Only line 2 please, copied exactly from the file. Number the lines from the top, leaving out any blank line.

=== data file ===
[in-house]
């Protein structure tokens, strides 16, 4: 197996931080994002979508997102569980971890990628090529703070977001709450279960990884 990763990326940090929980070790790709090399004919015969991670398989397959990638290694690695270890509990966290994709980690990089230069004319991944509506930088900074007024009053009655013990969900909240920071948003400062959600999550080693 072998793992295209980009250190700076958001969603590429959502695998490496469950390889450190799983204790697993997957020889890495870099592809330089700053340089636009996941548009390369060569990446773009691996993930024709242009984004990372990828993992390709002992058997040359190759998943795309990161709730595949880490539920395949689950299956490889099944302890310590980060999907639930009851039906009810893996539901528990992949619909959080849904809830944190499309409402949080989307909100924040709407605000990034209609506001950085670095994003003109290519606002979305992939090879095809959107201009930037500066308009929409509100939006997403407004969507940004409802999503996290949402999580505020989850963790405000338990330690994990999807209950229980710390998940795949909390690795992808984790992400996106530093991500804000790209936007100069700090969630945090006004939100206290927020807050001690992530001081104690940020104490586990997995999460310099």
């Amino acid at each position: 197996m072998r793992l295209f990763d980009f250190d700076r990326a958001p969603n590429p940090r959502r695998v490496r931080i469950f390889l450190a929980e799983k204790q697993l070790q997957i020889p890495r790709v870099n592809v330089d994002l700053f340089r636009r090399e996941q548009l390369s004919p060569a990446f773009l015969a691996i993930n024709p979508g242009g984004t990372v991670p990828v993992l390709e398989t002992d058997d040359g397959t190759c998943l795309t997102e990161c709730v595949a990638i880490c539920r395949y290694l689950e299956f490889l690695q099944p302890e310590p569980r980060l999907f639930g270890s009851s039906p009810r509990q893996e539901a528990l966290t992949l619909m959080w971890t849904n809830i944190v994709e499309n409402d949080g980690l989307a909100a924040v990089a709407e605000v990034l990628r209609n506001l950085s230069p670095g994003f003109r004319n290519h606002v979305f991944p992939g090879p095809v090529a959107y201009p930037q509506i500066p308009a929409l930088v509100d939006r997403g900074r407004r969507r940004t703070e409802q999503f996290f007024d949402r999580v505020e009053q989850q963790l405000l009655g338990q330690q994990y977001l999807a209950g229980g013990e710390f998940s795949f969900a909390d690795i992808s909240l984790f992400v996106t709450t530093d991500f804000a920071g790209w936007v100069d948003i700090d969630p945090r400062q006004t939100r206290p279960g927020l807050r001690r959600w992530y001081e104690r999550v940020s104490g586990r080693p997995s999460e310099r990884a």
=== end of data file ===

């Protein structure tokens, strides 16, 4: 197996931080994002979508997102569980971890990628090529703070977001709450279960990884 990763990326940090929980070790790709090399004919015969991670398989397959990638290694690695270890509990966290994709980690990089230069004319991944509506930088900074007024009053009655013990969900909240920071948003400062959600999550080693 072998793992295209980009250190700076958001969603590429959502695998490496469950390889450190799983204790697993997957020889890495870099592809330089700053340089636009996941548009390369060569990446773009691996993930024709242009984004990372990828993992390709002992058997040359190759998943795309990161709730595949880490539920395949689950299956490889099944302890310590980060999907639930009851039906009810893996539901528990992949619909959080849904809830944190499309409402949080989307909100924040709407605000990034209609506001950085670095994003003109290519606002979305992939090879095809959107201009930037500066308009929409509100939006997403407004969507940004409802999503996290949402999580505020989850963790405000338990330690994990999807209950229980710390998940795949909390690795992808984790992400996106530093991500804000790209936007100069700090969630945090006004939100206290927020807050001690992530001081104690940020104490586990997995999460310099």